The formal pump has its origins in eighteenth century court dress, and has changed very little in the subsequent three hundred years. With pump shoes in particular, the goal is to accentuate smaller feet, making the wearer seem light on their toes. Additionally, and in keeping the shoe in line with the formality of the jacket, pump shoes are often created with patented leather. The high gloss of the shoes is intended to complement the outfit’s various silk facings, as part of black tie’s sophisticated contrast of textures.

The evening pump is decorated with a silk bow, either pinched or flat, that complements the overall outfit and bookends the actual bow tie, providing the ensemble with symmetry. While conventional wisdom would have the finishing of the bow to match the facing of the lapels and bowtie, the bow on pump shoes is often grosgrain, whose matte finish adequately balances out the strong sheen provided by the patented leather.

Black Tie Pump Shoes

Courtesy of www.atailoredsuit.com

Black Tie Accessories

While we have mentioned some of these accessories above, it is worth going over them in some level of detail again:

Bow Tie

It is important to over emphasize the need for a self tie bow tie. Embracing uncertainty over a non-perfectly symmetrical tied bow tie should not deter you from buying a self tie bow tie. Opting for a pre-tied bow tie is a definite fashion faux pas!

The texture of the bow tie should correspond to the lapel facing of the dinner jacket. Hence, a satin lapel calls for a satin bow tie, while a grosgrain lapel would require a ribbed finish.

While adjustable bow tie variants are becoming the norm, a customized, sized bow tie is the ideal way to go! Because fitted models are made from a single piece of material, their exposed bands forego excessive fabric. An adjustable model can be converted to a fixed size with a quick trip to the tailor.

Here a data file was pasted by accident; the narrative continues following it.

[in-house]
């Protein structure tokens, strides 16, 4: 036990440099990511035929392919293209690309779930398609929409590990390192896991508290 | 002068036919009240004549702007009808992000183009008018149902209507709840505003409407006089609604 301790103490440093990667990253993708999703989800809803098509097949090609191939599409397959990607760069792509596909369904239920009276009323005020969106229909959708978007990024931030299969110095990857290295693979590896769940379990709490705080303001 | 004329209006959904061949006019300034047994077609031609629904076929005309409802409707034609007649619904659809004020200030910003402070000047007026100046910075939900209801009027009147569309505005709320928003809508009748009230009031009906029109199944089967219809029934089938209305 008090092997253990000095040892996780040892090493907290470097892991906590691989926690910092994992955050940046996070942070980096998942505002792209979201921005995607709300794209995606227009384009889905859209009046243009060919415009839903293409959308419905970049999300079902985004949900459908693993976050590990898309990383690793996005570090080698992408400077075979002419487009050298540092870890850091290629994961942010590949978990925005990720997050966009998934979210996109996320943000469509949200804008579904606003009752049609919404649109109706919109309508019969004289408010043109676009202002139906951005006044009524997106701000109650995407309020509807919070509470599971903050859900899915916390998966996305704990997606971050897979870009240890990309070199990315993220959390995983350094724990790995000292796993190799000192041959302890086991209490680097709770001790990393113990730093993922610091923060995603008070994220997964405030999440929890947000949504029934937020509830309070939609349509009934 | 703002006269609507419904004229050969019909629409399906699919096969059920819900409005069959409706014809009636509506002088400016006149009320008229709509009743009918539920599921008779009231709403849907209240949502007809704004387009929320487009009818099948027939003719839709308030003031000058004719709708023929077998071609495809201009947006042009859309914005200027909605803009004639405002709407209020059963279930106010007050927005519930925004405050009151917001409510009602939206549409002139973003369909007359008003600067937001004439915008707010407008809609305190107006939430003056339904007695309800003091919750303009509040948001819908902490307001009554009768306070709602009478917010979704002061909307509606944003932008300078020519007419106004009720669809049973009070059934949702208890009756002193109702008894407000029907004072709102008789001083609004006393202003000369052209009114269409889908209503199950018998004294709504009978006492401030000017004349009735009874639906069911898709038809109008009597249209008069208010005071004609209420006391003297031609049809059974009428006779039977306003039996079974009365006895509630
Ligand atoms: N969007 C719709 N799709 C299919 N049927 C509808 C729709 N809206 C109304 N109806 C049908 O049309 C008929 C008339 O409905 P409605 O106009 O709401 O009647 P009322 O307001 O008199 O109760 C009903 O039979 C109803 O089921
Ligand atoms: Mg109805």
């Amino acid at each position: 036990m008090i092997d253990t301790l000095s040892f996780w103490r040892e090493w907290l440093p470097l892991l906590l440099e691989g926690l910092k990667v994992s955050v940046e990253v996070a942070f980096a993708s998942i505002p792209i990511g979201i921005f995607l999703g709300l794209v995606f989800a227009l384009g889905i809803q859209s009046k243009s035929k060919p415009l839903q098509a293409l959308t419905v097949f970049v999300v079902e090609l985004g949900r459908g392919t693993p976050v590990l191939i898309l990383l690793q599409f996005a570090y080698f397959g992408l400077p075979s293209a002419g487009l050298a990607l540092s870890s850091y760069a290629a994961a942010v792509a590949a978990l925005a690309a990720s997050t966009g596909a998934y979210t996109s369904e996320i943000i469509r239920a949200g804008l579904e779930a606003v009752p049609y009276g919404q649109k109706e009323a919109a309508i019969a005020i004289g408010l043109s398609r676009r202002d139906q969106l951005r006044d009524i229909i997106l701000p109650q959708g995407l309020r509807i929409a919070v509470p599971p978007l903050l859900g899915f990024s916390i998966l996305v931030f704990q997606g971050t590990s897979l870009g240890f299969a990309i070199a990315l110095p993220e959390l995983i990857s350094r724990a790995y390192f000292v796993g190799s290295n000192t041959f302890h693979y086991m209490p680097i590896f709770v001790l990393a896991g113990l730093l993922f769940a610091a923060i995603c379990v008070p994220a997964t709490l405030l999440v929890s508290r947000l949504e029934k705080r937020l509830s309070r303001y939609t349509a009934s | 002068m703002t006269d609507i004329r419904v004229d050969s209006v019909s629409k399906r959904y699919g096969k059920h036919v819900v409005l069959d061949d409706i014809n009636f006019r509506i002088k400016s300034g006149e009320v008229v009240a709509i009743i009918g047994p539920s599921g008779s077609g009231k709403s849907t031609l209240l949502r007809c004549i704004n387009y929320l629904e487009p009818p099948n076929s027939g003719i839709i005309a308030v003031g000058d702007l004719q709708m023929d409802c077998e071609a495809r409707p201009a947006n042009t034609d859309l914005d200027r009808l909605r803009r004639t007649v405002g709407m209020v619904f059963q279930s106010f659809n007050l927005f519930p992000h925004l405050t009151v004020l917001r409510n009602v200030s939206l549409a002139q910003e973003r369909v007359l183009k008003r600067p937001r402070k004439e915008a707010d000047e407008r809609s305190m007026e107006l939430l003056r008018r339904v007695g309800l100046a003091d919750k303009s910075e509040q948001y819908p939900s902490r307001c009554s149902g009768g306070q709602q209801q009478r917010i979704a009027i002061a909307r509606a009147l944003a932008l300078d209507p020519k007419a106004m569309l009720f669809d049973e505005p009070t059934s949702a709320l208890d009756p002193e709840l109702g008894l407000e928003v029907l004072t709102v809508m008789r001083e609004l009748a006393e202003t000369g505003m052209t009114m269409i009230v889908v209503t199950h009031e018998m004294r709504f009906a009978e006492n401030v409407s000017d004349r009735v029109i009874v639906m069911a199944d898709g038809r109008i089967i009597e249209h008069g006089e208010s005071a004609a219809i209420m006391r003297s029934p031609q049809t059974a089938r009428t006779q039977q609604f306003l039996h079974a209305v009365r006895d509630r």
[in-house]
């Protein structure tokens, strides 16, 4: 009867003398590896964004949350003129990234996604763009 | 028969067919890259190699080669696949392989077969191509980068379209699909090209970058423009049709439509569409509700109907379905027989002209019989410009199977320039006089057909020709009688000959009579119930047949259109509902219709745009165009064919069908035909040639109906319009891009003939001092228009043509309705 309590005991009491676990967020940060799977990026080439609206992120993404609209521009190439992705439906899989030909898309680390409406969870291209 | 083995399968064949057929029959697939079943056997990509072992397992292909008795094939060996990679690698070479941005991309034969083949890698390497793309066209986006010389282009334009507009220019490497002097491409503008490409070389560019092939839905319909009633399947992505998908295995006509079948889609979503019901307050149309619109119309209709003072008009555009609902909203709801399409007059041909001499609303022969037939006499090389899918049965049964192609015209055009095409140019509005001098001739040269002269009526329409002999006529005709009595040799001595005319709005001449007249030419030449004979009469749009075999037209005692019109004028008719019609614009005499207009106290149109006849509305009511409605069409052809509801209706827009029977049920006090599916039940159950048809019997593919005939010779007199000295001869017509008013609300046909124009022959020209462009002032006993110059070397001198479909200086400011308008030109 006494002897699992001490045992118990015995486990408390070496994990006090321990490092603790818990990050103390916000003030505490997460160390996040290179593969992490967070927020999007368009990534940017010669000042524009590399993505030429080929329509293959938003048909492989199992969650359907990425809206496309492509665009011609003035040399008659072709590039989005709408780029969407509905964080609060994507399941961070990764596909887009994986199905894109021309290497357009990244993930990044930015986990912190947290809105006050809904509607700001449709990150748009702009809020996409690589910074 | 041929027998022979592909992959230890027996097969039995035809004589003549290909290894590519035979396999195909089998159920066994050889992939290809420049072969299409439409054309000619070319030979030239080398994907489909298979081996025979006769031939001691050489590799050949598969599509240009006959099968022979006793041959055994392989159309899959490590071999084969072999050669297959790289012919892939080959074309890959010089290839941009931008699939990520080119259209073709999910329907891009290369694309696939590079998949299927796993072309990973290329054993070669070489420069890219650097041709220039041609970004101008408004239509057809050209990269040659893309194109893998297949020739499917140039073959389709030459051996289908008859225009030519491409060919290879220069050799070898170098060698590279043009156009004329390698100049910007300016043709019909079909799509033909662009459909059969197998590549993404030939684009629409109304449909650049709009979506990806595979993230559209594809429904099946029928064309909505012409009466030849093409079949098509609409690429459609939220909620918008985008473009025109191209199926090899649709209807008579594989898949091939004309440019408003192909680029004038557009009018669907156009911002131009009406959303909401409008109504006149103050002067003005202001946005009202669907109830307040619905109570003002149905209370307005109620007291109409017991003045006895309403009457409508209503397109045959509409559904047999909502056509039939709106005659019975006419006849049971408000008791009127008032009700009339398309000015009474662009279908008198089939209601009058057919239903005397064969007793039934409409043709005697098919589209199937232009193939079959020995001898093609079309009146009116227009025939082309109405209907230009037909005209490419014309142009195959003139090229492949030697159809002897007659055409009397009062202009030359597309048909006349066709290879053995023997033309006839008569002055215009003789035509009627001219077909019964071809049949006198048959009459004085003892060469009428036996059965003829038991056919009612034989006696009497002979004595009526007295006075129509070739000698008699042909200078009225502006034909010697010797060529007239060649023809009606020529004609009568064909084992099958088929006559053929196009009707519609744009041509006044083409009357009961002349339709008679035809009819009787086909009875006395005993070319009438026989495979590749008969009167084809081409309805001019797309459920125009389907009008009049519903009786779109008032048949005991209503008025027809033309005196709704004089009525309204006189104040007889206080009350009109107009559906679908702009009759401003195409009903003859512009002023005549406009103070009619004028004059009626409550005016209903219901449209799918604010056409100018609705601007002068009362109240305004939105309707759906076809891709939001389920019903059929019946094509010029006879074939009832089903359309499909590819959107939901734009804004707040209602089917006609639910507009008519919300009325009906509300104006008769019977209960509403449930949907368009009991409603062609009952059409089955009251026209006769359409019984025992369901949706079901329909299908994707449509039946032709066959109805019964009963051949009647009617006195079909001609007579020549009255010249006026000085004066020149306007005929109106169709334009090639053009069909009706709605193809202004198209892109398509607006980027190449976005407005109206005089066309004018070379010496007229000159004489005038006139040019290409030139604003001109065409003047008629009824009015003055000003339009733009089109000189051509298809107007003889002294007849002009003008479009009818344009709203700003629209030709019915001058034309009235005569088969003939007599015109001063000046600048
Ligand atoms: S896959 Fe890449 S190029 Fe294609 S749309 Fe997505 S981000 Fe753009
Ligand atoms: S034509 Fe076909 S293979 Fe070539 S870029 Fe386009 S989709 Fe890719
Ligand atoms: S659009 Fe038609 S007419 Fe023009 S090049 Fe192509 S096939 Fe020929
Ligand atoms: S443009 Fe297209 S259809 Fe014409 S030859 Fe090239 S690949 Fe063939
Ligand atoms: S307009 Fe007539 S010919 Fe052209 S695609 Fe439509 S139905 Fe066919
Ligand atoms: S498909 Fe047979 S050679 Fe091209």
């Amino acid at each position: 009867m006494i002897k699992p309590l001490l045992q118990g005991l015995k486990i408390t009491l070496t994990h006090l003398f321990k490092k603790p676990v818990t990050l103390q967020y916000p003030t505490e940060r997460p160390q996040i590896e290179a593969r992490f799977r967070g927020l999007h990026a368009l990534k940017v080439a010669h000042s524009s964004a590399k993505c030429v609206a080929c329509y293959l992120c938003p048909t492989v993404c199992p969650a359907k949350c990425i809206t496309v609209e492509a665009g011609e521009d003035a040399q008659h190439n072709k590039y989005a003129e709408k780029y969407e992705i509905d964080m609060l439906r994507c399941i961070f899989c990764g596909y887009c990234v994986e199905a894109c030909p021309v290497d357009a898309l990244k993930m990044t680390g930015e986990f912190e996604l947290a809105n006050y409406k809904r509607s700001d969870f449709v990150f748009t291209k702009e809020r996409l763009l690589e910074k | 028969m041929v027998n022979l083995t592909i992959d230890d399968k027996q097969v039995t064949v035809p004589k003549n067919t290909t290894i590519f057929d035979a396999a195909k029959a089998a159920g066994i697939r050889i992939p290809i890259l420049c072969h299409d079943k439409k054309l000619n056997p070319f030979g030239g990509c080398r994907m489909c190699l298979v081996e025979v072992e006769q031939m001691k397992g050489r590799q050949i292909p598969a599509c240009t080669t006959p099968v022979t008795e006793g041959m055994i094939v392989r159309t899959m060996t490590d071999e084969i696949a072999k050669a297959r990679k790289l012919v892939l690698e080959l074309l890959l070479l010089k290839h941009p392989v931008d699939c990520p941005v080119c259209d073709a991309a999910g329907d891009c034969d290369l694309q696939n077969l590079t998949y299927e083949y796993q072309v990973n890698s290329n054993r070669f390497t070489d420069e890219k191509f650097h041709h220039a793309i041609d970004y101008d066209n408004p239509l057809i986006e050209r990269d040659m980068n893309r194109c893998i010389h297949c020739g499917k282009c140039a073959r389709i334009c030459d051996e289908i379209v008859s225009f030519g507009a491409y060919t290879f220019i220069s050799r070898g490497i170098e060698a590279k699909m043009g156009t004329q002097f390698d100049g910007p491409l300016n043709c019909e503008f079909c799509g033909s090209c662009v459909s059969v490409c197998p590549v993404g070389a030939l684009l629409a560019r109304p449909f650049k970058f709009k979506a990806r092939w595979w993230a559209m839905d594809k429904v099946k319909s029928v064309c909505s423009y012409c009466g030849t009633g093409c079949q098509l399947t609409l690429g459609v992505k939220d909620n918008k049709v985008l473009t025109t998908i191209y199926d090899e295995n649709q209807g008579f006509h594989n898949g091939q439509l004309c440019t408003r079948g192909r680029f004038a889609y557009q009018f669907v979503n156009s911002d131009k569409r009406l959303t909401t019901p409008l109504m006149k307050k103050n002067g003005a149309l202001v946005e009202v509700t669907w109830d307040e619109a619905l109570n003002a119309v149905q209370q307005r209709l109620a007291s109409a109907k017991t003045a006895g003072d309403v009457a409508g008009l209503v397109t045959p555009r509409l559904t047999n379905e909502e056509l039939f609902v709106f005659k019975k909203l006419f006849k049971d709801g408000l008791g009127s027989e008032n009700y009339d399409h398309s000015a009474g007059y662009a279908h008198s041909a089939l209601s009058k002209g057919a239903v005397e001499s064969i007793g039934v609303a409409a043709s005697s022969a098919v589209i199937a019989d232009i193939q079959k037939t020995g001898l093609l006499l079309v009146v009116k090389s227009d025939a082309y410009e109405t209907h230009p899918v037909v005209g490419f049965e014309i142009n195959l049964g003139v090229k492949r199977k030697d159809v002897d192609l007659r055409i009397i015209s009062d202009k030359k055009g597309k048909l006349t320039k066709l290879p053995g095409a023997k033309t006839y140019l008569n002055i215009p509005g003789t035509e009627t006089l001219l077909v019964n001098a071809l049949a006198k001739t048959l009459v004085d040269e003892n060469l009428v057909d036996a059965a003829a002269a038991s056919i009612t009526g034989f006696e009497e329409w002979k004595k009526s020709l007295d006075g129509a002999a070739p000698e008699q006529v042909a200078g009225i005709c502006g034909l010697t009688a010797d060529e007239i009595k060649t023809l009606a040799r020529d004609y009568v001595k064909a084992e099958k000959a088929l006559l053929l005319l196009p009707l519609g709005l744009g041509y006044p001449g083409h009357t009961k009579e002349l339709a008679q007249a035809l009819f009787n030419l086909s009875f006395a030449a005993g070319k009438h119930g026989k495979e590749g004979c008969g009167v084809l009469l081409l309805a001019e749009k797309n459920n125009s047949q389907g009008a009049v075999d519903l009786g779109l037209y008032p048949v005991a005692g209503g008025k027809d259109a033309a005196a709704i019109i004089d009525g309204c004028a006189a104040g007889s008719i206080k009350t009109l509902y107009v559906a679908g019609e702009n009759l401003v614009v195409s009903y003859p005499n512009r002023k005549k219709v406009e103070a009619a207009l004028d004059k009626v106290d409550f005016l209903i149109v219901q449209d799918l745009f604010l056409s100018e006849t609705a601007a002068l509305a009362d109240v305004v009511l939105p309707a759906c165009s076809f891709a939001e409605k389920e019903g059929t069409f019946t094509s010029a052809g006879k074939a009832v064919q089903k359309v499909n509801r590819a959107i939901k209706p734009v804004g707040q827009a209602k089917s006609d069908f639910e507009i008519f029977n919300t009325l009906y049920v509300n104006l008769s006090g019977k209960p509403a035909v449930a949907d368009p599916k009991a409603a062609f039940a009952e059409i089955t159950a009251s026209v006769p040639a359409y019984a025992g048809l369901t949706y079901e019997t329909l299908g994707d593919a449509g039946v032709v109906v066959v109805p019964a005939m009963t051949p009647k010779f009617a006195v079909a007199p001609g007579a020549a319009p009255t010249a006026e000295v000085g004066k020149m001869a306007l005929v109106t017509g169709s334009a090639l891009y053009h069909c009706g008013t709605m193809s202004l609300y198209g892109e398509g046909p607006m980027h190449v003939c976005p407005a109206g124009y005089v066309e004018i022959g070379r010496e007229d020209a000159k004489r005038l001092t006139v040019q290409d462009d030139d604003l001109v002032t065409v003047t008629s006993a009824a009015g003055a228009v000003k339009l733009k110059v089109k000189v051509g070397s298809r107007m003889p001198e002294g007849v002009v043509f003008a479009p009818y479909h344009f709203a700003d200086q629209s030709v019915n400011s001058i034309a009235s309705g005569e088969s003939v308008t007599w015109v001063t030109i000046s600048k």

While the shape of a bow tie may be open to interpretation, rough guidelines should be adhered to as pertaining to the length of your bowtie! Conventional guidelines stated that the outer edges of the bow should not extend beyond the points of the shirt collar. However, because wingtip collars are becoming progressively smaller, it is now safer to assume that the length of the bowtie should end somewhere in between the width of the wearer’s face and the outer edges of his eyes.

When worn with a wing collar, bow ties are placed in front of the wing points. While this positioning is considered proper etiquette, it is also considered a practical choice, as the collar’s wing points will help to keep the bowtie in place.

 Black Tie Bow Ties

Courtesy of www.bows-n-ties.com

Studs & Cufflinks